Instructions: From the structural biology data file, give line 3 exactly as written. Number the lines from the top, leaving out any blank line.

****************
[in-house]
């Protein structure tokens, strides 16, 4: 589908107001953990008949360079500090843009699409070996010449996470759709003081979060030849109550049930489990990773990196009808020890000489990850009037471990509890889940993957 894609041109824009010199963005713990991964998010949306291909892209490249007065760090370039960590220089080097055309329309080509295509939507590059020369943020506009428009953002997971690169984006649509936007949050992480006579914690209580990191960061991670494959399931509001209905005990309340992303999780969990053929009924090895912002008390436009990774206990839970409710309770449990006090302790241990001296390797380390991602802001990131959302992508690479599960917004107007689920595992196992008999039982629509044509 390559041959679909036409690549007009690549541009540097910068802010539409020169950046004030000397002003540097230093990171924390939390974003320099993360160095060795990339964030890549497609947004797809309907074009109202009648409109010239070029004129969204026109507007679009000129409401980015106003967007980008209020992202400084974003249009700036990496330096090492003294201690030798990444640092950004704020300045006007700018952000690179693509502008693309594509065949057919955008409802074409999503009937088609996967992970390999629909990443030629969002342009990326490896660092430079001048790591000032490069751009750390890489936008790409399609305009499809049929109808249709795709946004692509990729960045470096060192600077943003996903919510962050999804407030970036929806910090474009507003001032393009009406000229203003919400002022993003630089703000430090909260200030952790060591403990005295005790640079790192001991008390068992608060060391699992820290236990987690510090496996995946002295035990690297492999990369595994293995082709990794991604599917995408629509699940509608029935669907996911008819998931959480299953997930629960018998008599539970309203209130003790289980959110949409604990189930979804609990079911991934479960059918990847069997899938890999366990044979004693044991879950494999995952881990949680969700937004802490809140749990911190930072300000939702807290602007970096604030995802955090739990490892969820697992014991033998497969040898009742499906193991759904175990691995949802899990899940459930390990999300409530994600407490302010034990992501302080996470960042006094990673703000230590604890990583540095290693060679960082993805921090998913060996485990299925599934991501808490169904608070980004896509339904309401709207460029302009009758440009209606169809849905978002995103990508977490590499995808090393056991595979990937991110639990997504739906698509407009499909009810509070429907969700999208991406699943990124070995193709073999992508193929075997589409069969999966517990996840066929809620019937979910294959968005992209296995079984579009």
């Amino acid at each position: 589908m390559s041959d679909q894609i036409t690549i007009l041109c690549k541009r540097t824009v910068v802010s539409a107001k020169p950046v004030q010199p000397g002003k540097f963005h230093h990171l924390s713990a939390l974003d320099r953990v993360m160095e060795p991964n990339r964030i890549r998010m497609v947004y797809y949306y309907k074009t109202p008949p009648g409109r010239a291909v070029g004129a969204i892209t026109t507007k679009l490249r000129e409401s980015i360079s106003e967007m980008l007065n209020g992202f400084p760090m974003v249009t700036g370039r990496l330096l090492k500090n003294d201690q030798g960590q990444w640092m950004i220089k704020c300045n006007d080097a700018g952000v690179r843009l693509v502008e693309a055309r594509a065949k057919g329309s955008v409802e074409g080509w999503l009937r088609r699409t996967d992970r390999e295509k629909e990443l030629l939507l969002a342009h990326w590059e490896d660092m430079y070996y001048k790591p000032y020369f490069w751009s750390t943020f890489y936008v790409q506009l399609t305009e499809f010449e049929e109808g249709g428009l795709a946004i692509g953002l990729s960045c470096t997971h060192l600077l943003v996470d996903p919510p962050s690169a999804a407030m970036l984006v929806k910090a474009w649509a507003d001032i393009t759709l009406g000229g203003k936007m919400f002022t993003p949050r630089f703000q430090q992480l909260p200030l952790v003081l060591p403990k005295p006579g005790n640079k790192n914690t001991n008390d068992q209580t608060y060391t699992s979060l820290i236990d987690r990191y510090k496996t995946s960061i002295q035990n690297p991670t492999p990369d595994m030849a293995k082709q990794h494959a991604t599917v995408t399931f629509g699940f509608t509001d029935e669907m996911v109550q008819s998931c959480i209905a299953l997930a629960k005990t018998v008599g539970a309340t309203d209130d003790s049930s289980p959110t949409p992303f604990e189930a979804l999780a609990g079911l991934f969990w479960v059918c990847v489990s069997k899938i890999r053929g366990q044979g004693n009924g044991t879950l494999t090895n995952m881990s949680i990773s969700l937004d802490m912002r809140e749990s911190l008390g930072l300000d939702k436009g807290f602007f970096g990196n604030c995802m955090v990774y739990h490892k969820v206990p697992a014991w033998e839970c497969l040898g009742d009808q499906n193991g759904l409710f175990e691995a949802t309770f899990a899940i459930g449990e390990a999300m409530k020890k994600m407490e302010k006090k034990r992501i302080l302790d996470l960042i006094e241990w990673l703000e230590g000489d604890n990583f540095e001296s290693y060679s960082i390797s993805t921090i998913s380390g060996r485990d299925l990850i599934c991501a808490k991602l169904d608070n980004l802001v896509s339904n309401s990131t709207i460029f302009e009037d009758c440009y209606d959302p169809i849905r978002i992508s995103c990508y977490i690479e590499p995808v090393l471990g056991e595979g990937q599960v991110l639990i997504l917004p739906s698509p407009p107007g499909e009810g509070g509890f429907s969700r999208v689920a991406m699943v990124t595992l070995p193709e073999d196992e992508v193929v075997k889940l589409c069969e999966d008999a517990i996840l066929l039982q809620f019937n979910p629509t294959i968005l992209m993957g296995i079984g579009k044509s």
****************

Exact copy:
């Amino acid at each position: 589908m390559s041959d679909q894609i036409t690549i007009l041109c690549k541009r540097t824009v910068v802010s539409a107001k020169p950046v004030q010199p000397g002003k540097f963005h230093h990171l924390s713990a939390l974003d320099r953990v993360m160095e060795p991964n990339r964030i890549r998010m497609v947004y797809y949306y309907k074009t109202p008949p009648g409109r010239a291909v070029g004129a969204i892209t026109t507007k679009l490249r000129e409401s980015i360079s106003e967007m980008l007065n209020g992202f400084p760090m974003v249009t700036g370039r990496l330096l090492k500090n003294d201690q030798g960590q990444w640092m950004i220089k704020c300045n006007d080097a700018g952000v690179r843009l693509v502008e693309a055309r594509a065949k057919g329309s955008v409802e074409g080509w999503l009937r088609r699409t996967d992970r390999e295509k629909e990443l030629l939507l969002a342009h990326w590059e490896d660092m430079y070996y001048k790591p000032y020369f490069w751009s750390t943020f890489y936008v790409q506009l399609t305009e499809f010449e049929e109808g249709g428009l795709a946004i692509g953002l990729s960045c470096t997971h060192l600077l943003v996470d996903p919510p962050s690169a999804a407030m970036l984006v929806k910090a474009w649509a507003d001032i393009t759709l009406g000229g203003k936007m919400f002022t993003p949050r630089f703000q430090q992480l909260p200030l952790v003081l060591p403990k005295p006579g005790n640079k790192n914690t001991n008390d068992q209580t608060y060391t699992s979060l820290i236990d987690r990191y510090k496996t995946s960061i002295q035990n690297p991670t492999p990369d595994m030849a293995k082709q990794h494959a991604t599917v995408t399931f629509g699940f509608t509001d029935e669907m996911v109550q008819s998931c959480i209905a299953l997930a629960k005990t018998v008599g539970a309340t309203d209130d003790s049930s289980p959110t949409p992303f604990e189930a979804l999780a609990g079911l991934f969990w479960v059918c990847v489990s069997k899938i890999r053929g366990q044979g004693n009924g044991t879950l494999t090895n995952m881990s949680i990773s969700l937004d802490m912002r809140e749990s911190l008390g930072l300000d939702k436009g807290f602007f970096g990196n604030c995802m955090v990774y739990h490892k969820v206990p697992a014991w033998e839970c497969l040898g009742d009808q499906n193991g759904l409710f175990e691995a949802t309770f899990a899940i459930g449990e390990a999300m409530k020890k994600m407490e302010k006090k034990r992501i302080l302790d996470l960042i006094e241990w990673l703000e230590g000489d604890n990583f540095e001296s290693y060679s960082i390797s993805t921090i998913s380390g060996r485990d299925l990850i599934c991501a808490k991602l169904d608070n980004l802001v896509s339904n309401s990131t709207i460029f302009e009037d009758c440009y209606d959302p169809i849905r978002i992508s995103c990508y977490i690479e590499p995808v090393l471990g056991e595979g990937q599960v991110l639990i997504l917004p739906s698509p407009p107007g499909e009810g509070g509890f429907s969700r999208v689920a991406m699943v990124t595992l070995p193709e073999d196992e992508v193929v075997k889940l589409c069969e999966d008999a517990i996840l066929l039982q809620f019937n979910p629509t294959i968005l992209m993957g296995i079984g579009k044509s």